Those are the apostolic names that came to be associated with these books all over the Christian map. That is how the Gospels came to be title everywhere. That is how the Gospels came to referred to, from that time down to today.31
This is certainly a plausible scenario but one that is difficult to test. What we can say is that from the time of the writing of the Gospels to Irenaeus, there appears to be no attribution to the traditional four of Matthew, Mark, Luke, and John, a fact problematic for Schuldt.
The Gospels are anonymous and the titles by which we now refer to them are unknown until the late second century CE. Consequently, the particular individuals to whom attribution is given is arrived at through very tenuous and often contrived means. Thus, when Schuldt writes that “the four gospels have eye witnesses directly to Jesus himself” she is not in line with the available evidence. Rather, she is regurgitating what she’s read in apologetic literature or in one of her classes at SES.
1 Heather M. Schuldt, “5 Examples Why Bart Ehrman Is Not a Gospel Expert” (10.17.18), ladyapologist.com. Accessed 3 November 2018.
2 Keith F. Nickle, The Synoptic Gospels: An Introduction (WJK Press, 2001), 8.
3 Papias as quoted by Eusebius, Ecclesiastical History, 3.39.14-15, hypotyposeis.org. Accessed 3 Nov 2018.
4 William Hendricksen, Mark, New Testament Commentary (Baker Academic, 1975), 12.
5 For example, the anonymous letters of 1 John, 2 John, and 3 John show some kind of interconnectedness though it is not clear that the same person wrote all three of the letters. For example, whereas the epistle of 1 John frequently speaks in the first-person plural (“we”) the other two epistles attributed to John speak in the first person singular (“I”). It is possible that the first letter was sent by multiple church leaders in a Johannine community and 2 and 3 John were sent by individual leaders.
6 For treatment of this issue see Michael Kok, The Beloved Apostle? The Transformation of the Apostle John into the Fourth Evangelist (Cascade Books, 2017).
7 Michael Kok, The Gospel on the Margins: The Reception of Mark in the Second Century (Fortress Press, 2015), 267. In his volume, Kok effectively argues that by connecting Mark’s Gospel to Peter the “centrist” Christians made sure that fringe groups who were using Mark to support their views on Adoptionism and other “heresies” could do so no longer. Consequently, Mark’s “voice” was somewhat muted as it faded into the background of the more prominent Gospels of Matthew, Luke, and John. See Kok’s conclusion in that work (pp. 267-269).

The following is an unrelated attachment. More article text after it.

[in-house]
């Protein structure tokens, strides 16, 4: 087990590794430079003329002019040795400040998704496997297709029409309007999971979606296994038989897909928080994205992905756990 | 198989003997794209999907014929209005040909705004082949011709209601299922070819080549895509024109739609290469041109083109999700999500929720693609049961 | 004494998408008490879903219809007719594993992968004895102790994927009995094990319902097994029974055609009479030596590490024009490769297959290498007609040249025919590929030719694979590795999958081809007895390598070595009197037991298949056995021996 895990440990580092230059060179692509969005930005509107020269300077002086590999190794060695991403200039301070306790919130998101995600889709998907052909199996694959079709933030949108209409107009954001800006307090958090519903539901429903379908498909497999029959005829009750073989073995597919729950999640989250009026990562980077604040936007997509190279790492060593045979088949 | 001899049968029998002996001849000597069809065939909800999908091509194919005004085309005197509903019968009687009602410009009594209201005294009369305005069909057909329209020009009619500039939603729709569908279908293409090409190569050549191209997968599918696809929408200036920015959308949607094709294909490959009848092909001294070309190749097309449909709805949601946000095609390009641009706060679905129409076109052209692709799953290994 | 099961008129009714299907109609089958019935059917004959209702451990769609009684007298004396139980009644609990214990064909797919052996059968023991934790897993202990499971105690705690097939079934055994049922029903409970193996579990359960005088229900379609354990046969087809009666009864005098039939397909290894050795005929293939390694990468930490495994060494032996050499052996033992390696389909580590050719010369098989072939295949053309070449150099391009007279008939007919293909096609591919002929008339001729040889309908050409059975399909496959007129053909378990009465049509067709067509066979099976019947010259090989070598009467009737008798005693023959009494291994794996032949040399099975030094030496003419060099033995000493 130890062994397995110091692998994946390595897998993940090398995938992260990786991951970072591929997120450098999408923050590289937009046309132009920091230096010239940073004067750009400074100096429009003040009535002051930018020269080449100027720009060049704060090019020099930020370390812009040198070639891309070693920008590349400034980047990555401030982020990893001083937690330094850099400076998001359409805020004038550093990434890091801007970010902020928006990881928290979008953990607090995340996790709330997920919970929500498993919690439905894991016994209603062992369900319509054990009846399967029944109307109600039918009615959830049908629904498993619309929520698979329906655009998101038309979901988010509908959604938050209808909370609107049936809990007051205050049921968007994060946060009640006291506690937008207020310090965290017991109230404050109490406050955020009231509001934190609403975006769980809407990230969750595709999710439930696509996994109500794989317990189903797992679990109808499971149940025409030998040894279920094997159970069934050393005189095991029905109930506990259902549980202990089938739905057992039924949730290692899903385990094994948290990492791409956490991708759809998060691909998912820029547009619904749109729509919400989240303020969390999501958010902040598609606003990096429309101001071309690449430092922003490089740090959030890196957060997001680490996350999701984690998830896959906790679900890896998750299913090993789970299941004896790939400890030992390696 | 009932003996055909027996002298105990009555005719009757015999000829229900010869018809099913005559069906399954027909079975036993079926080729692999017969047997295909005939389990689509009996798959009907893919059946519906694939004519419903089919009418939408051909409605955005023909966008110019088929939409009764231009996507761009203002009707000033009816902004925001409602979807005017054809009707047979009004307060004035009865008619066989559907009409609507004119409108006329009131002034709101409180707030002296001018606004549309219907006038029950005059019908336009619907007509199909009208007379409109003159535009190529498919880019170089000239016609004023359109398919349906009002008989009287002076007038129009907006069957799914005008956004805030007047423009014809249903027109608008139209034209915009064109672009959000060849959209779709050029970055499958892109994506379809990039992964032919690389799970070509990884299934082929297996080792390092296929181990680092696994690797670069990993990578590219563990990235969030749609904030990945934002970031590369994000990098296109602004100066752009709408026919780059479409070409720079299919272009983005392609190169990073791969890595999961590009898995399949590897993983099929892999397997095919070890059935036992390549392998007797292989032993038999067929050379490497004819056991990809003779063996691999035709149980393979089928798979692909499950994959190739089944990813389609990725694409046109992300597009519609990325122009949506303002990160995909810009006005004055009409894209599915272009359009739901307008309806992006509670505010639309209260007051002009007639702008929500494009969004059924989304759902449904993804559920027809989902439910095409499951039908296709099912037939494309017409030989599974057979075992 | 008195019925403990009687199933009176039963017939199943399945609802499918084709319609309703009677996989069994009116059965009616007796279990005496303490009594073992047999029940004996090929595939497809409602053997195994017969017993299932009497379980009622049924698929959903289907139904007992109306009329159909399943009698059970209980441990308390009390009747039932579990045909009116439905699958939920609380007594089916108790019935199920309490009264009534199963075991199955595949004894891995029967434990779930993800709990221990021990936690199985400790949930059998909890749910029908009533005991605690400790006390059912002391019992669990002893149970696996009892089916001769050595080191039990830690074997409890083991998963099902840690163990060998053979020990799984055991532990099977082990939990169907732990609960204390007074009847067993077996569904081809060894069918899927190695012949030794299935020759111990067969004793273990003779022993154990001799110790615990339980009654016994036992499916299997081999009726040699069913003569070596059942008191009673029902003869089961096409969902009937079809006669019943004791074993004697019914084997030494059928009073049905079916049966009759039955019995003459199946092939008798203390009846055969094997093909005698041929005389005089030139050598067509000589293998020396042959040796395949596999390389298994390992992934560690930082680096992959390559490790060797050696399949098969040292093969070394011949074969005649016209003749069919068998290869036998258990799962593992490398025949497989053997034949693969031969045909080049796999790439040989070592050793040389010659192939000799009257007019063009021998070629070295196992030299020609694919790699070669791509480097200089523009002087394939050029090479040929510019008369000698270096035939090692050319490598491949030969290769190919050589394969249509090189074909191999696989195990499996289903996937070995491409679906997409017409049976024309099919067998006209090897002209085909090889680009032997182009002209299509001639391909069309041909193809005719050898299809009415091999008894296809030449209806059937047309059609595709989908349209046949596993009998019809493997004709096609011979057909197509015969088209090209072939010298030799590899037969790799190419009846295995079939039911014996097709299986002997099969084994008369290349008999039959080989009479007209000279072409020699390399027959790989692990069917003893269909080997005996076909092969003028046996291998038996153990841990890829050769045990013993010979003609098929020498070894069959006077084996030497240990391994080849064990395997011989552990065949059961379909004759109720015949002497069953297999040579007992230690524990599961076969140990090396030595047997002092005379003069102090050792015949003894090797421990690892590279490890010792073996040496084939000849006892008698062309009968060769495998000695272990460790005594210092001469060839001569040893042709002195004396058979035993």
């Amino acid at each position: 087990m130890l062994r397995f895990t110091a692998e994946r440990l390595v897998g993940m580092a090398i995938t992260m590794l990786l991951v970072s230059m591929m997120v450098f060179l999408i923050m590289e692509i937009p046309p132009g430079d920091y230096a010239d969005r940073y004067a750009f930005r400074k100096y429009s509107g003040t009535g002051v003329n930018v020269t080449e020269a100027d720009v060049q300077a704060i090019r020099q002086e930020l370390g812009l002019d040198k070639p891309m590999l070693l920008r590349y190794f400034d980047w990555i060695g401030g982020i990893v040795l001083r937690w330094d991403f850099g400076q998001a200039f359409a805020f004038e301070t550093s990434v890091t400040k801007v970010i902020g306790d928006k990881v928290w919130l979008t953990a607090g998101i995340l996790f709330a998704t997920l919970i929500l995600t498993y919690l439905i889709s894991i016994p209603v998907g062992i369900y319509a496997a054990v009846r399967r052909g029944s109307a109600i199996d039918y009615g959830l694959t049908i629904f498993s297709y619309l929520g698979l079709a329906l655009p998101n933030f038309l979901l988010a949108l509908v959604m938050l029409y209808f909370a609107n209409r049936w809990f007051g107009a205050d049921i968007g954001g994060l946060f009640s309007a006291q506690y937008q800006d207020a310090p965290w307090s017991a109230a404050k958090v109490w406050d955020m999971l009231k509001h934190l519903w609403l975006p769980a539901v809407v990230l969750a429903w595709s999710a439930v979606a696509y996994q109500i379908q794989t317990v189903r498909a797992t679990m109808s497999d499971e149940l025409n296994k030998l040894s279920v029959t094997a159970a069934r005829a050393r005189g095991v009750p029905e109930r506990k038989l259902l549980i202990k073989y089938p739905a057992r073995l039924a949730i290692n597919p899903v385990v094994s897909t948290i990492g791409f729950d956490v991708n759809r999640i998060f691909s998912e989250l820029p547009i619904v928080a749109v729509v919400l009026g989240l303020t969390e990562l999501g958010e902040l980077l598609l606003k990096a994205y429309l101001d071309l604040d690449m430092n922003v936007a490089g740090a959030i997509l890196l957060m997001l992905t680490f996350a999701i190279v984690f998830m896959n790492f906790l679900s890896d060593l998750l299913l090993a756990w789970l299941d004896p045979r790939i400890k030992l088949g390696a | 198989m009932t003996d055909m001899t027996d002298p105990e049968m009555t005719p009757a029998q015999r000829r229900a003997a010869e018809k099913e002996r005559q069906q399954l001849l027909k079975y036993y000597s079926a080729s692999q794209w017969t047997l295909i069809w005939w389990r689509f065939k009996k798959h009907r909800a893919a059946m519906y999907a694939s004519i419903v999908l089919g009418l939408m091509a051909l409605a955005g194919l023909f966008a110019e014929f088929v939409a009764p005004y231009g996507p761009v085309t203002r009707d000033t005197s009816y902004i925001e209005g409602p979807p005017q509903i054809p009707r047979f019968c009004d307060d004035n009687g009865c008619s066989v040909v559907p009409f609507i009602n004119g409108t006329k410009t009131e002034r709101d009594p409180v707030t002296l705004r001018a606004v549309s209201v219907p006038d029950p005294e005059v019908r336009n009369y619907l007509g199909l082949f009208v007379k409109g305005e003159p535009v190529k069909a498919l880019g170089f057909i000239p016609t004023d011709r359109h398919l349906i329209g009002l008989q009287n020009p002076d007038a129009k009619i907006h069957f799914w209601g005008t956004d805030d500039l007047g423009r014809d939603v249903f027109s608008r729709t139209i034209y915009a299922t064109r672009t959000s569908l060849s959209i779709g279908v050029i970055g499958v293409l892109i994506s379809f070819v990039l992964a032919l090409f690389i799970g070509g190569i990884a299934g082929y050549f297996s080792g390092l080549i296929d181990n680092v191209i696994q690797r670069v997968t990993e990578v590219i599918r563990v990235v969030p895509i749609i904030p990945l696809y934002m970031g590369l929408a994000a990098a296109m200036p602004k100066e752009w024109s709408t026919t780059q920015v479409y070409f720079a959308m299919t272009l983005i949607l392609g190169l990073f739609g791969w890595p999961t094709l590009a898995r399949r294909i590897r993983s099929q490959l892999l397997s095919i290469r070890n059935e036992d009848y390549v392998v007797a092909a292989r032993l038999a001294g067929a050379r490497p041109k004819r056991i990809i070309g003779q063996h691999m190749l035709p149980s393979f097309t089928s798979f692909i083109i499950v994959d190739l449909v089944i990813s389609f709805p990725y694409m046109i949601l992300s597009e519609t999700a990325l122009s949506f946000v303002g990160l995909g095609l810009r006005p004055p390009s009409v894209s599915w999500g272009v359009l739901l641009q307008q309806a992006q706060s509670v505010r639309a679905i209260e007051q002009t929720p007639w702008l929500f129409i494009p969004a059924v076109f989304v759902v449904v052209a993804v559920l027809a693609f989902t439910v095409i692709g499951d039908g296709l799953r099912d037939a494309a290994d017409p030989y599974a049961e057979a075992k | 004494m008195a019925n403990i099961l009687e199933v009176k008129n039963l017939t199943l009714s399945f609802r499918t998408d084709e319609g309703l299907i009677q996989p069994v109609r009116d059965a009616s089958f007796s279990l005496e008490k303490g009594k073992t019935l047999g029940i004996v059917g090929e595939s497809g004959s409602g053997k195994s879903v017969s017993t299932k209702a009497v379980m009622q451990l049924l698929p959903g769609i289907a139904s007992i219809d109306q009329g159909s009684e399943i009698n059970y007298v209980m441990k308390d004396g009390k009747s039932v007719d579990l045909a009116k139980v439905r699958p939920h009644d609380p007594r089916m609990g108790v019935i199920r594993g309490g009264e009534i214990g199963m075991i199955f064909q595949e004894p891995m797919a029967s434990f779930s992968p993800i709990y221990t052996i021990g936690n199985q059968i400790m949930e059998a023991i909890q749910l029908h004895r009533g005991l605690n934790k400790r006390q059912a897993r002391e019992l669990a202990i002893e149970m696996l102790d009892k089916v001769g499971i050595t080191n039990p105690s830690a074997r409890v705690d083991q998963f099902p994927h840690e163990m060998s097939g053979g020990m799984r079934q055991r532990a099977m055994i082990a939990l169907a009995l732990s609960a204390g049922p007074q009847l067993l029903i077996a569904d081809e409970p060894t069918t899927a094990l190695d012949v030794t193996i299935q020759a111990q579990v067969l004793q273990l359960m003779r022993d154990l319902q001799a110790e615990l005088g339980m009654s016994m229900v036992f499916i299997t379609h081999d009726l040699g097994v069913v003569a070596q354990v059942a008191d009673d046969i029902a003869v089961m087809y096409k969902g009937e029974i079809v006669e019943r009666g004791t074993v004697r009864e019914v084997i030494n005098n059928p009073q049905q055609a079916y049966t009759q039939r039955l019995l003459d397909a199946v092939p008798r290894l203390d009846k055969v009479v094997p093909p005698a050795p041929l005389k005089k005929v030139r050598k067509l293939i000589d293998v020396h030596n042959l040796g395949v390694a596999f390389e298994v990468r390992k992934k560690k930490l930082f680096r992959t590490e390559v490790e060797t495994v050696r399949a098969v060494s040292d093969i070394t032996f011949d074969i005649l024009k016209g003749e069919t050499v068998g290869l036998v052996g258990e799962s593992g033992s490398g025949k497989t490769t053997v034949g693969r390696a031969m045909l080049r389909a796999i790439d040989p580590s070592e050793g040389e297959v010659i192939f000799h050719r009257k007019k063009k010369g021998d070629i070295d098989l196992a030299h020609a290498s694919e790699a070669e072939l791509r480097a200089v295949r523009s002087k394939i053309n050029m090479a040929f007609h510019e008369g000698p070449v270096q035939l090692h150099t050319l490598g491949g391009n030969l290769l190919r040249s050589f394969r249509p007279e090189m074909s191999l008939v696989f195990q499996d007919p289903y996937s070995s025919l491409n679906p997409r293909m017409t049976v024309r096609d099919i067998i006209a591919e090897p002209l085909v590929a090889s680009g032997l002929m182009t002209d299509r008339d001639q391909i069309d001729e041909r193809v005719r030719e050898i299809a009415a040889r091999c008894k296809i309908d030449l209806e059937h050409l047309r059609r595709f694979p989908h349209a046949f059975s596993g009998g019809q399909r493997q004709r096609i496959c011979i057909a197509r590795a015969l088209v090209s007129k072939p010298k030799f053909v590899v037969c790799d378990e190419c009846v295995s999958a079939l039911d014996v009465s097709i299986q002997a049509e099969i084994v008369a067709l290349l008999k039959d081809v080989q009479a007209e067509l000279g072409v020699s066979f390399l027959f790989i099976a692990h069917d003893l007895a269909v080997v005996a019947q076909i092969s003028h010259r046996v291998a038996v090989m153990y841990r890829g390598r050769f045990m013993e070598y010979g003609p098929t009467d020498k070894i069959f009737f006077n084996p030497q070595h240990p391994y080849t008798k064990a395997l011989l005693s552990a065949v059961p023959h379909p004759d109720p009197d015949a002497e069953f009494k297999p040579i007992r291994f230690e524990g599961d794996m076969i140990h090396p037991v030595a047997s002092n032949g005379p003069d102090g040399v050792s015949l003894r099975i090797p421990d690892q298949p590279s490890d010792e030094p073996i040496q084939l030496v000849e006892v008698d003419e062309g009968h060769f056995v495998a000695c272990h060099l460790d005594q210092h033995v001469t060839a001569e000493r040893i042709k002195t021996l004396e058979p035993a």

8 For example, see J Warner Wallace, “Good Reasons to Believe Peter Is the Source of Mark’s Gospel” (8.24.18), coldcasechristianity.com. Accessed 3 November 2018. It is incredibly frustrating to see how Wallace treats Gospel literature, believing his credentials as a “cold case detective” somehow translate into the ability to do analysis of biblical texts and history. It is even more frustrating to see just how many people believe him!
9 David E. Garland, A Theology of Mark’s Gospel, Biblical Theology of the New Testament (Zondervan, 2015), 56. Garland suggests that the point of Papias’ remarks were not to directly connect the Markan Gospel to Peter but to show that it faithfully represented what Petrine teaching. Eusebius, on the other hand, was using Papias to establish Peter as the source behind the Markan Gospel (pp. 56-57).
10 Papias as quoted by Eusebius, Ecclesiastical History, 3.39.16, hypotyposeis.org. Accessed 3 Nov 2018.
11 The Greek text reads, Matthaios men oun Hebraidi dialektō ta logia synetaxato. A reasonable translation could be, “Now Matthew composed the words in the Hebrew dialect.”